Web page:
“The challenge of modernity is to live without illusions and without becoming disillusioned.” – Antonio Gramsci
President Wickemesinghe’s accidental presidency was seen by many as a solution to the deadliest crises in the country and a way to bring about normalization. However, several of the key initiatives he had promised are still in limbo, and rhetoric has surpassed reality. As a result, people are being forced to compromise in order to survive daily, while those responsible for the economic turmoil remain at large. It’s no exaggeration to say that Sri Lanka’s sovereignty is at risk, as various actors disguised as protectors are plotting to interfere with the country’s internal affairs.
Sri Lanka has a long history of democratic governance, with its citizens enjoying the right to vote and elect their representatives. However, in recent years, the country’s democracy has been in decline, with the government under President Wickremesinghe accused of manipulating state institutions for political gain, postponing elections, and failing to build consensus with other political parties. As Plato says, “the price of apathy towards public affairs is to be ruled by evil men.”
One of the key indicators of a functioning democracy is the holding of free and fair elections, which allow citizens to choose their leaders without any interference or manipulation. However, Sri Lanka’s government has been accused of postponing local and provincial elections, which has led to a democratic deficit in the country. This has also contributed to a lack of accountability and transparency, as government officials are not being held accountable for their actions. In addition to using every possible trick to postpone elections, President Wickremesinghe has been accused of manipulating government institutions to promote his own political agenda. This is constantly eroding public trust in these institutions and undermined the rule of law. The lack of checks and balances has led to a concentration of power in the hands of a few individuals, which is a dangerous trend for any democracy.
Another critical issue is the failure of the government to initiate a national consensus among political parties. Without a shared vision and common goals, it becomes difficult to make progress on important issues, such as economic growth and social welfare. The lack of consensus has led to a situation where the government is unable to build consensus with other parties, which has further contributed to a democratic deficit. Moreover, the current government lacks a people’s mandate as it has been accused of obtaining the consent of a few politicians who were themselves accused of plundering the country. This has further weakened the democratic institutions in the country.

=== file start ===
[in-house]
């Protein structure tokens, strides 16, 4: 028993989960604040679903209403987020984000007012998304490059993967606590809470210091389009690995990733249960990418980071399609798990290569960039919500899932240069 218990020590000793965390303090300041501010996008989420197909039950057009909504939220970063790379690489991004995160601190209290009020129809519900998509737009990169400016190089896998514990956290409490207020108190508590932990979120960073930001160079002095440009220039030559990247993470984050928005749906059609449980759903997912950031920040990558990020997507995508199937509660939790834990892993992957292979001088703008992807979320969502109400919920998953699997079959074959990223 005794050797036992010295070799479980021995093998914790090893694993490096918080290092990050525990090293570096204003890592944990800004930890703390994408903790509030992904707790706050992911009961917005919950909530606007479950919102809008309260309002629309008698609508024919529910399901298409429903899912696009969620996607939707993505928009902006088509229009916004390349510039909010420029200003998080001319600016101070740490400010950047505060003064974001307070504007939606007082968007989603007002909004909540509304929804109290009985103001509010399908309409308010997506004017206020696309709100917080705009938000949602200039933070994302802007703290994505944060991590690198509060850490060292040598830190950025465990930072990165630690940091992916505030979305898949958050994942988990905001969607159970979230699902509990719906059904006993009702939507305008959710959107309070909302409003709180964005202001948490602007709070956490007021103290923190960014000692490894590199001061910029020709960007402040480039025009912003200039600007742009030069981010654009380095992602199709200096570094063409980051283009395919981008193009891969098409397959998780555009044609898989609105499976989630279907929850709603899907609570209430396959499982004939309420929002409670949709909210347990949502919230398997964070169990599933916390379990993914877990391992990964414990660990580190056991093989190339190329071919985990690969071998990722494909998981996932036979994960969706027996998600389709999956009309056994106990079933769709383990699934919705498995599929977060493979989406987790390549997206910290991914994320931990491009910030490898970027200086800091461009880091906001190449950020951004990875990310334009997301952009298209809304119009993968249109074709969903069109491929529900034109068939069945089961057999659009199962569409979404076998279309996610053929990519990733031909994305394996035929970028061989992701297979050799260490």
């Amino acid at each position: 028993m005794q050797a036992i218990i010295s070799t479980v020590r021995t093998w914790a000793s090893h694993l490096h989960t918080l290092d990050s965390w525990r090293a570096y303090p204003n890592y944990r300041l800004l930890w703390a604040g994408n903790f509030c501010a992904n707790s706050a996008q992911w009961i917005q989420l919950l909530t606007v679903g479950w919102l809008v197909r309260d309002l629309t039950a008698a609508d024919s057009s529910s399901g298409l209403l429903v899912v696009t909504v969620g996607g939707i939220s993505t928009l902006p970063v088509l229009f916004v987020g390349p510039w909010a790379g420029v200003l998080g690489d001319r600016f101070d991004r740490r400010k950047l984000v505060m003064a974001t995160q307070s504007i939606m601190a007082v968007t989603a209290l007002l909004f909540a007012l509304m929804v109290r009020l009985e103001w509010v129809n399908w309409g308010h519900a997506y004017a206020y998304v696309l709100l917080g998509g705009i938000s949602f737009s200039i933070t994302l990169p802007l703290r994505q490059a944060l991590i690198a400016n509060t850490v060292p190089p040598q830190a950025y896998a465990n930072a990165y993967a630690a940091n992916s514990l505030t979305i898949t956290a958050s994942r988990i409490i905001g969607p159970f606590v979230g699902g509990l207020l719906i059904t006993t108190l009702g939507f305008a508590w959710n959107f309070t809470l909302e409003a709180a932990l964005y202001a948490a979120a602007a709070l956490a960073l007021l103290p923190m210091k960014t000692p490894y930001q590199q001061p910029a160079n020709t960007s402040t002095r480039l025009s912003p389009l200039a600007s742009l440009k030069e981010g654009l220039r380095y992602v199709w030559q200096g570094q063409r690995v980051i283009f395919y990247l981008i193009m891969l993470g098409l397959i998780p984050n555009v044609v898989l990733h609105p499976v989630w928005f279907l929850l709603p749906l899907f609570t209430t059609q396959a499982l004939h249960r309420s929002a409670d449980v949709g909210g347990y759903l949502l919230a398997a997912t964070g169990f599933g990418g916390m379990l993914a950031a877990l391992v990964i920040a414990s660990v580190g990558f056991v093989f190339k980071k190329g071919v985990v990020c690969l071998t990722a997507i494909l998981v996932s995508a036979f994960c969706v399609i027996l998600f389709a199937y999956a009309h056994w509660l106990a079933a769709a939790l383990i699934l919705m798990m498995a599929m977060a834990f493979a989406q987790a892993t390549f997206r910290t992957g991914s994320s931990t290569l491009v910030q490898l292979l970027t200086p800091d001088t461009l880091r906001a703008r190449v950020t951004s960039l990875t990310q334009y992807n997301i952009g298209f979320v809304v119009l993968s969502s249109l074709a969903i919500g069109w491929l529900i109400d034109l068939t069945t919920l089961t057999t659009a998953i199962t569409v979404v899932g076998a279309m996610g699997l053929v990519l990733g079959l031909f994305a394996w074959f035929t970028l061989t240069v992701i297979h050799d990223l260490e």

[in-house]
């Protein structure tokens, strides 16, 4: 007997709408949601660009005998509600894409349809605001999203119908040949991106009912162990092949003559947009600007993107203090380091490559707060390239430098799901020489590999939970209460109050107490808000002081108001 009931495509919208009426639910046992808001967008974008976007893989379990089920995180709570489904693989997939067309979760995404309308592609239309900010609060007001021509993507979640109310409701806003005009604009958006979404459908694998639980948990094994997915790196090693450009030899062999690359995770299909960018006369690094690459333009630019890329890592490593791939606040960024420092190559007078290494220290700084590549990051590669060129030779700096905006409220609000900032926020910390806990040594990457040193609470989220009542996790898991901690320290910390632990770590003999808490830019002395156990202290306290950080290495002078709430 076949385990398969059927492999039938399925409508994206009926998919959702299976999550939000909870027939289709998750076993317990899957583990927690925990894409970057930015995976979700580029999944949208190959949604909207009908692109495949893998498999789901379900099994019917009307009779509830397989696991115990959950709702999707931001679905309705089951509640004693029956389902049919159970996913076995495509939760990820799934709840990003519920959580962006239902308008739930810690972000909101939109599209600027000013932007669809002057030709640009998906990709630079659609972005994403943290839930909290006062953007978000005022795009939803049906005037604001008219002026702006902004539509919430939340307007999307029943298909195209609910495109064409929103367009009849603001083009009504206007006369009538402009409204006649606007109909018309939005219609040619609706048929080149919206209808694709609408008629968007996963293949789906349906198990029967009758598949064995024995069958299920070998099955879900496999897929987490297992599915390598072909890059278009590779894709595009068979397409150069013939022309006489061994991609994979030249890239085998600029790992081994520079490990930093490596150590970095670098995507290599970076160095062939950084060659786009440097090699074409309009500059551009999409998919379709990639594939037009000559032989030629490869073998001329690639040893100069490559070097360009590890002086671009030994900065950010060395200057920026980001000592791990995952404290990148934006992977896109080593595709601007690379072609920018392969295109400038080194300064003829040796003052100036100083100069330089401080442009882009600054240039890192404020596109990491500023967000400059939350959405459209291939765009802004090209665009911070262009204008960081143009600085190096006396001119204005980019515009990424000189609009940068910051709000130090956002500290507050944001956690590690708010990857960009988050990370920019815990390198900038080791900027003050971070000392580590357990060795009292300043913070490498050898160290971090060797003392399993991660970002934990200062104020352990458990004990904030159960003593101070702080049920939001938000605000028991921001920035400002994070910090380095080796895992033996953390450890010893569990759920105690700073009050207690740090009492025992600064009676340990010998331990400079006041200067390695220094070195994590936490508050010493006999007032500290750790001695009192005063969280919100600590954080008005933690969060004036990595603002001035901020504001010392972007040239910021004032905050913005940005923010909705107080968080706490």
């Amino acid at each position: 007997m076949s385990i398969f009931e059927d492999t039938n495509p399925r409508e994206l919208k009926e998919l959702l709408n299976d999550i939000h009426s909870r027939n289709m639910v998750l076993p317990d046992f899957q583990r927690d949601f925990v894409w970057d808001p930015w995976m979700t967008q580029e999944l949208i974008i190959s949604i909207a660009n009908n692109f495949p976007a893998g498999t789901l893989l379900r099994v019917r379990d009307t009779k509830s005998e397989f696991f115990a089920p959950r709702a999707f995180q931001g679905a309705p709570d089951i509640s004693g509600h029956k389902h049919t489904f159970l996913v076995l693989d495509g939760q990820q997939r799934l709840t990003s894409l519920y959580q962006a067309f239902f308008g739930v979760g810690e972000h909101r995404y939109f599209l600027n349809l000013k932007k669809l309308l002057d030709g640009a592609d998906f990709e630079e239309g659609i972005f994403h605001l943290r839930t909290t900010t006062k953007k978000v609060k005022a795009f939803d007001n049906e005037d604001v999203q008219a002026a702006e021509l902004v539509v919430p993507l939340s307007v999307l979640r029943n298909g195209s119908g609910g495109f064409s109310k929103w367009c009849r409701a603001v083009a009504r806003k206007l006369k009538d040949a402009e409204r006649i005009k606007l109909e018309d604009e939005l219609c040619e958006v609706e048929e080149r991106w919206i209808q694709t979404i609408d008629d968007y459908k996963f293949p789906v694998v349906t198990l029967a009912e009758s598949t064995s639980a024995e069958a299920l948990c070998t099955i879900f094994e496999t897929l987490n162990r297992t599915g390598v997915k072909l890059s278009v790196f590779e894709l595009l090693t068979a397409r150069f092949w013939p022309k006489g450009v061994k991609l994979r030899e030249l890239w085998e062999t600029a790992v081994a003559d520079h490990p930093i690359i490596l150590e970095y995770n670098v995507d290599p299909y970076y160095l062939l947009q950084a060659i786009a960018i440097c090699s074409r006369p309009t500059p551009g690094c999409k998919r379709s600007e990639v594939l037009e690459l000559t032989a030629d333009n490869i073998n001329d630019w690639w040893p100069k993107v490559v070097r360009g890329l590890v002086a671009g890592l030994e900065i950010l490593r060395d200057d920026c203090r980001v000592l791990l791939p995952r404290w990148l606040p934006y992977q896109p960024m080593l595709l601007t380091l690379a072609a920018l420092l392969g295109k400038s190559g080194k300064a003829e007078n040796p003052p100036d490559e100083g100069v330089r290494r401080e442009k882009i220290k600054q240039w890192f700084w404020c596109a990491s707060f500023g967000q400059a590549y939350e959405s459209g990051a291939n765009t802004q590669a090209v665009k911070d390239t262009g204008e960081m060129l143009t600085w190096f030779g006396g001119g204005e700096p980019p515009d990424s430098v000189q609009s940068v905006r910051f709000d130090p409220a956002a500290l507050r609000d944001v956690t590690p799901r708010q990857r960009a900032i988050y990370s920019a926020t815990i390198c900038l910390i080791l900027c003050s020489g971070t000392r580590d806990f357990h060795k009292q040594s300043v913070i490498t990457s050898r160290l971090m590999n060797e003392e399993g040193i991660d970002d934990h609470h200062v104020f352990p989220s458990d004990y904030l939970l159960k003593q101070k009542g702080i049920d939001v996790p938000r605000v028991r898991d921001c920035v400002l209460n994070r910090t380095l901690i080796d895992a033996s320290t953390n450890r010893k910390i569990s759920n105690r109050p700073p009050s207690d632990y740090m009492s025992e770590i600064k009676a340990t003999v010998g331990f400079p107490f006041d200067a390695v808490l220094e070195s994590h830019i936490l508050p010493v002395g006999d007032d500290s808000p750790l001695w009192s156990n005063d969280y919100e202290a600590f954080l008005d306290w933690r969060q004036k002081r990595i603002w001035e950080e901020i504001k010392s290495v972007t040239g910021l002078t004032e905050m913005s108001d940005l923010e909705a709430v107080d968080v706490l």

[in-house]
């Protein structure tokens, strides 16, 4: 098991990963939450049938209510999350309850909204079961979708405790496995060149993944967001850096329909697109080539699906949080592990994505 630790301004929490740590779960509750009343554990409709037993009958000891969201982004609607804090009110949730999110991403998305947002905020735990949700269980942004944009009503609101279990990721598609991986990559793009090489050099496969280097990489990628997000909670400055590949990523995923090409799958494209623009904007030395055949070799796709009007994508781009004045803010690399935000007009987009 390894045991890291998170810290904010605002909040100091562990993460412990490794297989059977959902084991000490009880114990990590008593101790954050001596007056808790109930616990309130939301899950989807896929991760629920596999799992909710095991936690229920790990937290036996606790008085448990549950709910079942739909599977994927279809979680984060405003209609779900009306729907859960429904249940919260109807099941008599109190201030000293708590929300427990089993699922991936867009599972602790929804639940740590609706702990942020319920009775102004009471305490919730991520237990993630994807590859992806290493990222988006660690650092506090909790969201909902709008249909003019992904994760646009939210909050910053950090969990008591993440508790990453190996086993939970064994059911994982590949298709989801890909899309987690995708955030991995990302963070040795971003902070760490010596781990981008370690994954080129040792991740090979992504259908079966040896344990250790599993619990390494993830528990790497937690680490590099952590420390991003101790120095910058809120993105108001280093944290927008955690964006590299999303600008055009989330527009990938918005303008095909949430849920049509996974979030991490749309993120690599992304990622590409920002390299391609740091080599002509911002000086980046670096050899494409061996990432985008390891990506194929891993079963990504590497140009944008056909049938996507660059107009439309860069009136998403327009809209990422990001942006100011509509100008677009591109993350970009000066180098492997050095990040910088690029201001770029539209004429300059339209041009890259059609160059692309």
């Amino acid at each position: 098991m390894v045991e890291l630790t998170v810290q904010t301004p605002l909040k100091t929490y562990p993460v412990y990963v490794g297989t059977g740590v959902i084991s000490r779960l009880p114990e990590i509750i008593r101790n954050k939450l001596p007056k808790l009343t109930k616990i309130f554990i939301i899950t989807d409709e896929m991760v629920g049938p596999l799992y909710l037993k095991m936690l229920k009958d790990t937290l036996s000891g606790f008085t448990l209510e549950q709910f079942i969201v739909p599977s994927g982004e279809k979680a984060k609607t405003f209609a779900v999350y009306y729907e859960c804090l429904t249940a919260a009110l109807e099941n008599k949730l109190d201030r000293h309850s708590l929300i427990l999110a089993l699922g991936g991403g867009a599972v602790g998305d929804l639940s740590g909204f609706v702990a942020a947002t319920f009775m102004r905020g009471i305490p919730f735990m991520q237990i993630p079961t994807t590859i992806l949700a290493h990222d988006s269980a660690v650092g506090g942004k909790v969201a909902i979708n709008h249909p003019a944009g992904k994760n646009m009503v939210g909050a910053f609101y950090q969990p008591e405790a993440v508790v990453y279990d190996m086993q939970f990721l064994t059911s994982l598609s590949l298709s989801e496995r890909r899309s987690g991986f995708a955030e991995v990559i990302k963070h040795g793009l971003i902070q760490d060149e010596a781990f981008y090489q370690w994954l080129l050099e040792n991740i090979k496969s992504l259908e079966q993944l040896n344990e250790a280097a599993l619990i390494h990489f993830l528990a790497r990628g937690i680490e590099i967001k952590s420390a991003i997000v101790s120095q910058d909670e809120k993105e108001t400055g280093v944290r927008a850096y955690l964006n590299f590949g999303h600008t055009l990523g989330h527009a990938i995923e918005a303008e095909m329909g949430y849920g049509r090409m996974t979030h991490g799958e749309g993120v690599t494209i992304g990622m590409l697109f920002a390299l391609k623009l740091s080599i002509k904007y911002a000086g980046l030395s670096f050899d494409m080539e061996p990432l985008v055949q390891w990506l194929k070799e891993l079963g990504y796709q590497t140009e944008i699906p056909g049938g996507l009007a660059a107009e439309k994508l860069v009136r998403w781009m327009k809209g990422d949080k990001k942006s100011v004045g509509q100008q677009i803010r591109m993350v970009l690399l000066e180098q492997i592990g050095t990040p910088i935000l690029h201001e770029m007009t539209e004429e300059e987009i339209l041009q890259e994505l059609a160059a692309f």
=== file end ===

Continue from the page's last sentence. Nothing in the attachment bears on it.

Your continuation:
The current situation in Sri Lanka, where the government is facing accusations of undermining democracy, could have serious consequences for the country’s stability. Sri Lanka has a history of social unrest and armed struggle, which was triggered by similar issues that are being faced today. In 1971, an armed uprising led by the Janatha Vimukthi Peramuna (JVP) was launched against the government of Sri Lanka. The insurgency was fueled by economic and social grievances, as well as a lack of political representation for marginalized groups. The government’s response was brutal, with thousands of people being killed or imprisoned. The insurgency was eventually suppressed, but at a high cost to Sri Lanka’s social and political fabric. Similarly, in the late 1980s, Sri Lanka witnessed another period of armed struggle. The government’s failure to address the grievances of the Tamil minority led to the rise of the Liberation Tigers of Tamil Eelam (LTTE). The insurgency lasted for over two decades and resulted in the deaths of tens of thousands of people, as well as the displacement of many more. The LTTE was eventually defeated in 2009, but at a cost to Sri Lanka’s social and economic development.
These examples show how the failure of democratic institutions and the erosion of public trust can lead to social unrest and even armed conflict. If the current situation in Sri Lanka is not addressed, there is a risk of history repeating itself. The government must take urgent steps to restore trust in democratic institutions and engage with other political parties to build consensus on key issues. It is important to note that Sri Lanka’s history of social unrest and armed struggle has had a devastating impact on the country’s development. The conflict has left deep scars on Sri Lanka’s social fabric and economy, and it will take years to heal those wounds. Therefore, it is in the interest of all Sri Lankans to work towards a stable, peaceful, and democratic future, which can ensure that the country does not have to suffer through similar events in the future.
Sri Lanka’s democracy has been on a downward trajectory for some time now. The government’s failure to uphold democratic values and institutions has led to a decline in public trust and a democratic deficit. President Wickremesinghe’s days are numbered, and it is time for him to step down, if he is expecting an honourable existence, and allow for a democratic transition of power. Only then can Sri Lanka restore its democratic institutions and ensure that its citizens enjoy the rights and freedoms that are their birthright.